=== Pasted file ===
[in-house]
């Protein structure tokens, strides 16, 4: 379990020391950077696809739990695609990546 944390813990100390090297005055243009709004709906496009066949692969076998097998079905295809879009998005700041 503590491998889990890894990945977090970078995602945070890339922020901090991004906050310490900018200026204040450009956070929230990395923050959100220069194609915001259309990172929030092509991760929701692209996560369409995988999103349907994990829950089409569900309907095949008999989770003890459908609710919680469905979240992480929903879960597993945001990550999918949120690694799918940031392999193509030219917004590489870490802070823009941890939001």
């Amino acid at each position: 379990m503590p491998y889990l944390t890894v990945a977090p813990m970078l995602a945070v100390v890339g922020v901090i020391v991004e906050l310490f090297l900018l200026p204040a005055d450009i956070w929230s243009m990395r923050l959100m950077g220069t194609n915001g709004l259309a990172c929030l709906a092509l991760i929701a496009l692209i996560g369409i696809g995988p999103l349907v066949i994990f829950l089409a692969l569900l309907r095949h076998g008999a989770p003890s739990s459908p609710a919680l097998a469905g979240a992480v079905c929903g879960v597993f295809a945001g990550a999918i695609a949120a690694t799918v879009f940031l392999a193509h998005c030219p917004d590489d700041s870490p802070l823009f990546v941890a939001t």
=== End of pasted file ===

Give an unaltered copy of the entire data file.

[in-house]
């Protein structure tokens, strides 16, 4: 379990020391950077696809739990695609990546 944390813990100390090297005055243009709004709906496009066949692969076998097998079905295809879009998005700041 503590491998889990890894990945977090970078995602945070890339922020901090991004906050310490900018200026204040450009956070929230990395923050959100220069194609915001259309990172929030092509991760929701692209996560369409995988999103349907994990829950089409569900309907095949008999989770003890459908609710919680469905979240992480929903879960597993945001990550999918949120690694799918940031392999193509030219917004590489870490802070823009941890939001």
């Amino acid at each position: 379990m503590p491998y889990l944390t890894v990945a977090p813990m970078l995602a945070v100390v890339g922020v901090i020391v991004e906050l310490f090297l900018l200026p204040a005055d450009i956070w929230s243009m990395r923050l959100m950077g220069t194609n915001g709004l259309a990172c929030l709906a092509l991760i929701a496009l692209i996560g369409i696809g995988p999103l349907v066949i994990f829950l089409a692969l569900l309907r095949h076998g008999a989770p003890s739990s459908p609710a919680l097998a469905g979240a992480v079905c929903g879960v597993f295809a945001g990550a999918i695609a949120a690694t799918v879009f940031l392999a193509h998005c030219p917004d590489d700041s870490p802070l823009f990546v941890a939001t």